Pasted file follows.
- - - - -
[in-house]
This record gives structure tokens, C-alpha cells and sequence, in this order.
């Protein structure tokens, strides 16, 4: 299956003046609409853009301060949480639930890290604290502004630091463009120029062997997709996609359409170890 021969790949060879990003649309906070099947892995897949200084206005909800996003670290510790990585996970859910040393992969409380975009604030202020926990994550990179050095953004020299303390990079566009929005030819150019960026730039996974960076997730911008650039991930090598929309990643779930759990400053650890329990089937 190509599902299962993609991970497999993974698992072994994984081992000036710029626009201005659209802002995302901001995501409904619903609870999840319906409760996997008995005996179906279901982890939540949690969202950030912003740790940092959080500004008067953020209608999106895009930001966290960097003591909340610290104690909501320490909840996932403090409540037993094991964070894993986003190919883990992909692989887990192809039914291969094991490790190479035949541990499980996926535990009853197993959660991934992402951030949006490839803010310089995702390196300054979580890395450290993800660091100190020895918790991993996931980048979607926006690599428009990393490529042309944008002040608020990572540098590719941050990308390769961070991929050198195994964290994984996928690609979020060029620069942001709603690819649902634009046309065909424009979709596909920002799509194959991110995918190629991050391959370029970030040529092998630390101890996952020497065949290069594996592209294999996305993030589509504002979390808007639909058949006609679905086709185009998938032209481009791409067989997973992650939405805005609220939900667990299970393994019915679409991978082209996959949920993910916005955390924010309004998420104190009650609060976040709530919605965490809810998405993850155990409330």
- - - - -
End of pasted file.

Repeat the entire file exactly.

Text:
[in-house]
This record gives structure tokens, C-alpha cells and sequence, in this order.
């Protein structure tokens, strides 16, 4: 299956003046609409853009301060949480639930890290604290502004630091463009120029062997997709996609359409170890 021969790949060879990003649309906070099947892995897949200084206005909800996003670290510790990585996970859910040393992969409380975009604030202020926990994550990179050095953004020299303390990079566009929005030819150019960026730039996974960076997730911008650039991930090598929309990643779930759990400053650890329990089937 190509599902299962993609991970497999993974698992072994994984081992000036710029626009201005659209802002995302901001995501409904619903609870999840319906409760996997008995005996179906279901982890939540949690969202950030912003740790940092959080500004008067953020209608999106895009930001966290960097003591909340610290104690909501320490909840996932403090409540037993094991964070894993986003190919883990992909692989887990192809039914291969094991490790190479035949541990499980996926535990009853197993959660991934992402951030949006490839803010310089995702390196300054979580890395450290993800660091100190020895918790991993996931980048979607926006690599428009990393490529042309944008002040608020990572540098590719941050990308390769961070991929050198195994964290994984996928690609979020060029620069942001709603690819649902634009046309065909424009979709596909920002799509194959991110995918190629991050391959370029970030040529092998630390101890996952020497065949290069594996592209294999996305993030589509504002979390808007639909058949006609679905086709185009998938032209481009791409067989997973992650939405805005609220939900667990299970393994019915679409991978082209996959949920993910916005955390924010309004998420104190009650609060976040709530919605965490809810998405993850155990409330």